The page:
now that I'm using IB, I will say I feel a bit duped. I am discouraged to discover that even with IB turned on there are tiers of preference within IB. More visibility is given to IB hosts who remove any semblance of host protection offered by the requirement of a past guest review, inclusion of a govt issued Id, etc. This different handling of listings within IB is not explained to hosts at the outset either. I would encourage, as others have as well, Airbnb to give us a chance to work on an even playing field by letting all IB listings be visible if a guest has that filter turned on. Many guests do not know the filter is on. Or they may be searching while not logged in, in which case they may not be able to see all the IB listings. I could go on... my overall request is that Airbnb consider ways to make this IB feature amenable instead of discriminatory to those hosts with hesitation to remove all IB protections. Consider...those of us who are not on-site or immediately nearby the area of our listing cannot observe guest behavior first-hand--we need to be able to screen for guests who have diligently read our rules and are verified, etc. Hosts are otherwise exposed to unnecessary risk, and nobody--including Airbnb--comes out ahead when there are more incidents, bad stay matches, and resolution center cases.
Thanks Airbnb for continuing to tweak this feature and weigh host FB.

Portland, OR
Level 5

well said, thank you for taking your time to describe the limitations and unfair treatment. this conversation has been going on for so long, it's quite obvious, it means nothing to airbnb. the real issues come up for hosts that do live on site, and need to know who they are inviting into their home....IB should be a totally voluntary feature....when i book as a guest, i constantly have to remind myself that it comes up on my computer as a default.


Chicago, IL
Level 2

Agree, well said. Airbnb simply does not care, and that has changed my entire hosting perspective. I have IB turned on and do accept guests without reviews. Otherwise I would be empty. That said, I feel like a hotel, and might as well put my listing on VRBO and hotel.com. Half of my guests I no longer meet since they have zero interest in doing so. Now it's just about the money. So it goes.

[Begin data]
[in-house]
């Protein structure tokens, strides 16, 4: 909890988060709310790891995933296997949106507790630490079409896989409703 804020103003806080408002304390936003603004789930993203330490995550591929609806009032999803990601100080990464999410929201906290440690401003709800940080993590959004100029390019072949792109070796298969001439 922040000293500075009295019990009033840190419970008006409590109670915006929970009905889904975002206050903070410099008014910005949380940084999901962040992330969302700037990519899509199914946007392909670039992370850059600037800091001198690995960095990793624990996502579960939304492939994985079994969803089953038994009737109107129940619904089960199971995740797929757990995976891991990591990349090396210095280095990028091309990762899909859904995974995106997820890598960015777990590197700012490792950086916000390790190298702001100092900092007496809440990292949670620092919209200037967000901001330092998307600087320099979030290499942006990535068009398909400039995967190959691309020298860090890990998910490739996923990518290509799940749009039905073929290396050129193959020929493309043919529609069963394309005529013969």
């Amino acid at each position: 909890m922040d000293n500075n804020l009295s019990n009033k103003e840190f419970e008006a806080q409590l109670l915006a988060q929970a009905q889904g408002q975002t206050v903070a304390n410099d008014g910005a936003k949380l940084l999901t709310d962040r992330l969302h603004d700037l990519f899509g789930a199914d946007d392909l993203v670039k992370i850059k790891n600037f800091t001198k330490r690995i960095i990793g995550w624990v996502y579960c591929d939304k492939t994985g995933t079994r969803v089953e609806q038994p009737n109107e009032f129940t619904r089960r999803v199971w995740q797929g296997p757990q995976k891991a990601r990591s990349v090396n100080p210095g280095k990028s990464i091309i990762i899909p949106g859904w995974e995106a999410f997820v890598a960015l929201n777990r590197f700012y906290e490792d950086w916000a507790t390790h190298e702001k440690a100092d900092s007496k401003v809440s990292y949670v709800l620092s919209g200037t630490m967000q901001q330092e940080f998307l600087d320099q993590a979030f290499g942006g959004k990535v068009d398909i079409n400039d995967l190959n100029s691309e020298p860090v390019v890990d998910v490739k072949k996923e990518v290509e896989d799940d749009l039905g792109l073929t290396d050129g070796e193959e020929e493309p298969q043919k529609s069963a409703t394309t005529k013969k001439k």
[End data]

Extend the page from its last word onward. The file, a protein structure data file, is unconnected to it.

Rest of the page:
Portland, OR
Level 5

yes, it is very different than the original feeling of the company....a loss of heart.


Bloomington, IN
Level 10

Yes, this is all just a shame -- they don't care about hosts, we're just their captive cash cows.  And they have shifted to a culture of conditioning guests to see us as the help in a hotel.  With no understanding that this is my home, not a hotel.

I am shifting my strategy to try and get the guests I would rather have -- visiting scholars and musicians -- by requiring a three-day minimum stay.  That will get rid of the visiting parents who come for the weekend to see little Johnny, Dad gets drunk and Mom focuses on finding something to complain about.

But no question, this IB crap has taken all the joy out of it. 




Level 2

If all hosts refuse the IB option then we will win this fight.

Key West, FL
Level 10

I am considering testing IB during my slow season and am wondering if the issues initally brought up in this post in 2016 were corrected, and also if this is accurate:

"More visibility is given to IB hosts who remove any semblance of host protection offered by the requirement of a past guest review, inclusion of a govt issued Id, etc. This different handling of listings within IB is not explained to hosts at the outset either."


Are there other factors that affect the placement? Like too many host cancellations?


My reasoning was to put me up higher on the list, but if all these things are still happening then I think I will pass.